Group admonished for last-minute pipeline support

Eight Haidas showed support for the Northern Gateway pipeline last week as a firm called Haida Hereditary Chefs of North Haida Gwaii LLP.

Eight Haidas showed support for the Northern Gateway pipeline last week as a firm called Haida Hereditary Chefs of North Haida Gwaii LLP.

Only four are hereditary chiefs.

The group incorporated in March, when they also signed a letter endorsing a three-year extension for Enbridge’s crude oil export project.

“We require more time to engage with Northern Gateway, in light of significant engagement progress made over the course of the past year,” they wrote.

In the last year, Enbridge has offered First Nations and Metis living along the Northern Gateway pipeline route the chance to own up to a third of the project, up from 10 per cent—an increase that would double their shared benefits to $2 billion.

The chiefs’ letter only went public last Wednesday, when it was received by the National Energy Board.

Copies flew around Masset and Old Massett as surprised residents learned of the group and its support for the controversial project.

On Facebook, several denounced it as a case of “Rent-a-Chief.”

Peter Lantin (kil tlaats’gaa), president of the Haida Nation, said in a radio interview that the chiefs involved do not have the support of their clans.

Hours after the letter went public, news arrived that the Haida and seven other First Nations won a federal court ruling that overturns the 2014 approval of Northern Gateway.

In its own letter to the National Energy Board, the Council of the Haida Nation opposed the Northern Gateway extension, said it is the sole collective voice for the Haida Nation, and criticized Northern Gateway for offering money to Haida hereditary leaders in exchange for their support.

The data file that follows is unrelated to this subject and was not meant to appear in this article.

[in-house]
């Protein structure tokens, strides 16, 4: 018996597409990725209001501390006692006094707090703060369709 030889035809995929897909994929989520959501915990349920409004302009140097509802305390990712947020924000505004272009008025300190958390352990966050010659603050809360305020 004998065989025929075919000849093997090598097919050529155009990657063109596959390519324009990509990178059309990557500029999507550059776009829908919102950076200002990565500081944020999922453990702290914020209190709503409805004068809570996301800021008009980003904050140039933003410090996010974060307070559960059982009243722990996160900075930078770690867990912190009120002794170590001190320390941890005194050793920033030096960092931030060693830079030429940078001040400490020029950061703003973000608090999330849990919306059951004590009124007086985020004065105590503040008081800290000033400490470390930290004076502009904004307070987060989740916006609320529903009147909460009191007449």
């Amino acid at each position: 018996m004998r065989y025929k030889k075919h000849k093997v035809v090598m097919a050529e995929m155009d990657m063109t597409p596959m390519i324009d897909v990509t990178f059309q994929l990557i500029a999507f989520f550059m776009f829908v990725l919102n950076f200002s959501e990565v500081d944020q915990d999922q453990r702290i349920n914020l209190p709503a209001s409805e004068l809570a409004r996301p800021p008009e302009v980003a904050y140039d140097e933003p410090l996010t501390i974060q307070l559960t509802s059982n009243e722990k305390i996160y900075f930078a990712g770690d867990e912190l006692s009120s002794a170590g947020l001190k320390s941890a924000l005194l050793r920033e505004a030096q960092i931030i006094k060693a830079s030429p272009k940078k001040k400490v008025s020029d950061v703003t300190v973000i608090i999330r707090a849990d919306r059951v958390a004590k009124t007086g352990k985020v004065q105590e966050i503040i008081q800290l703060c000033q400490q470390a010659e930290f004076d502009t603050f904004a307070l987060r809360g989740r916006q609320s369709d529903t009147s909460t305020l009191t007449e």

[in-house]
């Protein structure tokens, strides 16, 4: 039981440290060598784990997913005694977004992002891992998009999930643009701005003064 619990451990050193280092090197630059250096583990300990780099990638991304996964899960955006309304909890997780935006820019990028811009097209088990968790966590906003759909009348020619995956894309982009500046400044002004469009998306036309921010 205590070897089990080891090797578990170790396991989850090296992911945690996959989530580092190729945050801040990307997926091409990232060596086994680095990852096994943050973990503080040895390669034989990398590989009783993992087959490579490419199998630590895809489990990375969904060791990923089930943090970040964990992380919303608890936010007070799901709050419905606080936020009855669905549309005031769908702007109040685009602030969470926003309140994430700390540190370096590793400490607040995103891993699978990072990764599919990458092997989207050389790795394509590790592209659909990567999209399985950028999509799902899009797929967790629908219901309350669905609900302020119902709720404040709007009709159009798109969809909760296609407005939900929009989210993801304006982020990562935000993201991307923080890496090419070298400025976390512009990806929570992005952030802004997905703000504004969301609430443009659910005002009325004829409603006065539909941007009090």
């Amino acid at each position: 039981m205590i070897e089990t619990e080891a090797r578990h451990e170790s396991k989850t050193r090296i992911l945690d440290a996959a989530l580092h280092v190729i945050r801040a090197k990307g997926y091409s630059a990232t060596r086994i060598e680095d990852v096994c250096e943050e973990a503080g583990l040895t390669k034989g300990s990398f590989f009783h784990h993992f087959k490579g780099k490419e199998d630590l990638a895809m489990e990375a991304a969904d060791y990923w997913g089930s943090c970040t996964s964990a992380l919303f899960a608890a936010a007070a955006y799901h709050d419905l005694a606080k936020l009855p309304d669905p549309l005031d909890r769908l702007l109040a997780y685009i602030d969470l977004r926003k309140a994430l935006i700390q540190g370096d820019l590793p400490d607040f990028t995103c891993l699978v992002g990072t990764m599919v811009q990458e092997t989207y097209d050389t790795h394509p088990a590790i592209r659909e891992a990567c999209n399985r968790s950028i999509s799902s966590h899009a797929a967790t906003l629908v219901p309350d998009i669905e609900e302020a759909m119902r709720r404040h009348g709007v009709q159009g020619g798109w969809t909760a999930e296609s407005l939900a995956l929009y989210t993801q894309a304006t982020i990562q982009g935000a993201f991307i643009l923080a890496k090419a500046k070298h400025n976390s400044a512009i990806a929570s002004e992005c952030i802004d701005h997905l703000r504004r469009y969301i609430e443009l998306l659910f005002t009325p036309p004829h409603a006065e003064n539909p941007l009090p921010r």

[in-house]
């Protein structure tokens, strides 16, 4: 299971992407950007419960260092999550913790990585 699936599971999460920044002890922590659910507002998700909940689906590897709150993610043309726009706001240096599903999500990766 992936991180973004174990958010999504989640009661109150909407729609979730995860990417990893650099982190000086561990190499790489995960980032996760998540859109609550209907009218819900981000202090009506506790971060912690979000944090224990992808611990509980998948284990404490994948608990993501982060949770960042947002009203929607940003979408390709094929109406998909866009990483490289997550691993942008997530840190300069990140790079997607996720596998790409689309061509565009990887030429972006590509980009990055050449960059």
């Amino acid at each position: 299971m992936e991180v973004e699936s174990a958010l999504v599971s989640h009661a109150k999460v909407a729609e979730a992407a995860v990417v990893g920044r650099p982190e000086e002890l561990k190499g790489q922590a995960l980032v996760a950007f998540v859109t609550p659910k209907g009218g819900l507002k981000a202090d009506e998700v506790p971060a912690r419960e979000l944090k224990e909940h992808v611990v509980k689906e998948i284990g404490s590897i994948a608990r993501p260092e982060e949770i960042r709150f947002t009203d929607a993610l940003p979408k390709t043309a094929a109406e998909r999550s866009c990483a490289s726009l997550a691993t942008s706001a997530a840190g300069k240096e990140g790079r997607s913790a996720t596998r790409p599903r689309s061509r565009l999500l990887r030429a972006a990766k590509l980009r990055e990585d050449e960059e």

Such efforts, said the CHN, are “contrary to the spirit and intent of Canada’s commitment to both reconciliation and a ‘renewed relationship with Indigenous Peoples.”

The CHN also cited the UN Declaration of the Rights of Indigenous Peoples, which requires the free, prior and informed consent of First Nations—and from representatives of the people’s own choosing.

“Under Canadian and Haida law, Enbridge cannot meet any project approval conditions through engagement with any Haida governing body other than the CHN.”

In its filing to the National Energy Board, the CHN included draft copies of contracts that Northern Gateway offered Haida chiefs in exchange for their support.

Northern Gateway offered $10,000 to help chiefs set up a corporate structure and up to $90,000 “to promote traditional cultural activities of their choosing.”

The contracts also offer $50,000 to help chiefs negotiate work contracts for related emergency response and marine services—work that might include running tugs or spotter boats, as well as studies of things like tanker drift and local marine birds.

The contracts also say chiefs can negotiate up to $5 million in sole-sourced construction contracts and offer a “first mover advantage” should the Haida chiefs be “the first coastal community to partner up with Northern Gateway.”

Calls to the Hereditary Chefs of North Haida Gwaii LLP were not returned by the Observer press deadline.

Wilson Brown, one of the eight who signed the letter, posted a Facebook note to explain the letter to members of his clan.

“It says ‘hereditary Leaders’ which refers to the chiefs who are part of our persuit of a fair process in the event Tankers start moving regardless of what the Haida say,”  said Wilson, noting that he has made it clear to Enbridge that neither he nor his father are potlatched chiefs.

Under review from 2005 to 2014, the Northern Gateway project has so far cost Enbridge $630 million, including $100 spent after the now-overturned 2014 approval to meet conditions attached to that approval and to build First Nations and Métis support.